#     #     #

He’s big the guy who slides in next to me on the park bench this afternoon. He’s more than big, he’s obese, morbidly so, the kind of guy whose legs are foreshortened by all the fat hanging over his waistband. His stubby, meaty thighs are spread out to make room for that prodigious sack of a belly, plopped down there like he’s expecting the birth of twin hippos, and he has that anatomically unique-to-fat men pouch of hard blubber under his exhausted belt that seems to make any kind of genitalia impossible. Not that I'm trying very hard to imagine his genitalia, mind you. It's but a theoretical consideration. Anyway, I’m about to tell this bloated wheezing bastard he has the wrong bench, that I’m waiting for someone and could he please go have his coronary on one of the other benches; he could even find one that doesn’t have a plaque on it yet, and claim it for all eternity. I’m thinking, This just can’t be the guy I’m waiting to see when from out of his wet fat mouth pop the magic words, “You Mr. Molloy?”

He sounded much fitter, much thinner on the phone. He also described himself as “of average build.” You’d think this was a blind date the way he misled me. I’m not Molloy, by the way, that’s not my real name, it’s just the alias I’m using this afternoon, but I’m the guy he thinks I am, alright.

I nod. “Mr. Knott?”

“Who,” he huffs, “else?”

He’s sweating, and not lightly, from the exertion of walking here from wherever it is he came from, but it can’t be any more than seventy-five degrees out. It’s only the third day of summer and I’m thinking this guy isn’t going to survive July. He swipes a handkerchief over his hammy red face, its features swallowed up by fat, distorted, smoothed over, so that he also has that generic fat man look. I really don’t mean to go on about it, I have nothing against the weight-challenged, in fact, I’m none too slim myself, but the amount of reality he’s displacing for his existence, it seems excessive, it seems significant, it seems downright selfish. I’m taking it personally. He’s late, too, I should add.

“You’re late,” I say.

He checks the time, stretching his short chubby arm as far as it will go, which isn’t far. But unless he’s got some kind of inconceivably complicated opthamological condition going on, he’s not going to be able to see his watch no matter how hard he squints. It’s on his other wrist. He grunts.

He says, “Subway fire,” as if he’s just saying that.

He takes out a pack of Camels, holds them towards me, his arm barely reaching across his prodigiously endowed chest. It’s like he’s wrapped up in a straitjacket of meat. It must be horrible, I think, to be such a prisoner of yourself.

“Smoke?”

I hold up a hand. “No thanks. I don’t smoke."

I try to say this as non-judgmentally as I can, even though, according to the anti-smoking lobby, anyway, armed with that cigarette between his fingers, he’s practically as dangerous as any mass-murderer.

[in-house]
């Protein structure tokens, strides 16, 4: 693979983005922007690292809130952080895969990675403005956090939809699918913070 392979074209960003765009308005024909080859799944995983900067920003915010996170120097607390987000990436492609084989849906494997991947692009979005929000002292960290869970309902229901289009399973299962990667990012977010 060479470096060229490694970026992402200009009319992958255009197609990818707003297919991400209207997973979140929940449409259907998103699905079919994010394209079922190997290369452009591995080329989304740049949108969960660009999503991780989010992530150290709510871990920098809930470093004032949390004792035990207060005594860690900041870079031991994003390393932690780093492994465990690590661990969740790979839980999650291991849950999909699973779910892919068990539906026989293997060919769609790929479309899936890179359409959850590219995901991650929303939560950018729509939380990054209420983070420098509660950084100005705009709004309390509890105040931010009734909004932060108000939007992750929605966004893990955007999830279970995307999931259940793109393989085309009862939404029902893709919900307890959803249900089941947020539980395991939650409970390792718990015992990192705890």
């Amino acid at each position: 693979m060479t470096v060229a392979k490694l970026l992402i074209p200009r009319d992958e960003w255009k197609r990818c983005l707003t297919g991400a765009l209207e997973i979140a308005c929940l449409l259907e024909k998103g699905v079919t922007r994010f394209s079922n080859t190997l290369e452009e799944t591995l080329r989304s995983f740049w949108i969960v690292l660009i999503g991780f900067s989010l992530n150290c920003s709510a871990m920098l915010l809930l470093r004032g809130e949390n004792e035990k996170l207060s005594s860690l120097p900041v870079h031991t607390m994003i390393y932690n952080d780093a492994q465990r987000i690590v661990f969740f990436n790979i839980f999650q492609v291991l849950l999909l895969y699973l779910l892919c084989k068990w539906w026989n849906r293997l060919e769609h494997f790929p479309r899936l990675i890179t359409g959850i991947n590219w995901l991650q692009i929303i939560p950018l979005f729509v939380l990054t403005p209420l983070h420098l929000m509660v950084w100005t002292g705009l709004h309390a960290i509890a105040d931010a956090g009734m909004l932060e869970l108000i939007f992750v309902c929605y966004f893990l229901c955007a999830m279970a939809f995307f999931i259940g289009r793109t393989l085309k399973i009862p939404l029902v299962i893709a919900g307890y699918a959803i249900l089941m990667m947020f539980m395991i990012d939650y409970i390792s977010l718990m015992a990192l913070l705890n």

He lights up, hacks horribly, all phlegmy and loose, as if his lungs were in the ongoing process of liquefying, and then he blows some toxic bit of tissue from his mouth onto the pathway that I try not to look at, afraid that it might actually get up and walk away all by itself. After a while, he settles into a nice steady wheeze, like a failing air conditioner.

“Asthma,” he explains, as if anyone asked.

I’m thinking, Look at all the ways we try to kill ourselves, little by little, every day. Yes, it’s true, we’ll do almost anything to stay alive; and yet, at the same time, we’re killing ourselves all the while. It’s so unbelievably fucked-up, like those mothers who love their kids so much they slowly poison them and then rush them to the emergency room again and again, (as if there were any other type of mother, right?  Ha ha.) As I sit there thinking these thoughts, I’m noting the sweat rings under the fat guy’s short-sleeved yellow shirt, a salty ring for each day; like gauging the age of a tree, you can calculate how long since it's been laundered. I’m noting the braided gold chain, circa 1977, around his thick, pink, rare roast-beef of a neck, the pudgy little hands, carefully shaved and immaculately manicured.

“I represent a certain gentleman,” he begins his spiel, violently swabbing his face with a handkerchief as if he were trying to wipe it off completely. He takes a gulp of air and continues his spiel by saying, “And this certain gentleman wants a certain matter looked into.”

I don’t say anything. This is all par for the course. The world is full of certain gentlemen who want certain matters looked into. If it weren’t, I’d be working at Radio Shack hustling double-A batteries or living under a cardboard box down on Sixth Avenue.  I wait patiently for the fat man to get around to the point.

He's going around it alright. The question is, will he ever get to it.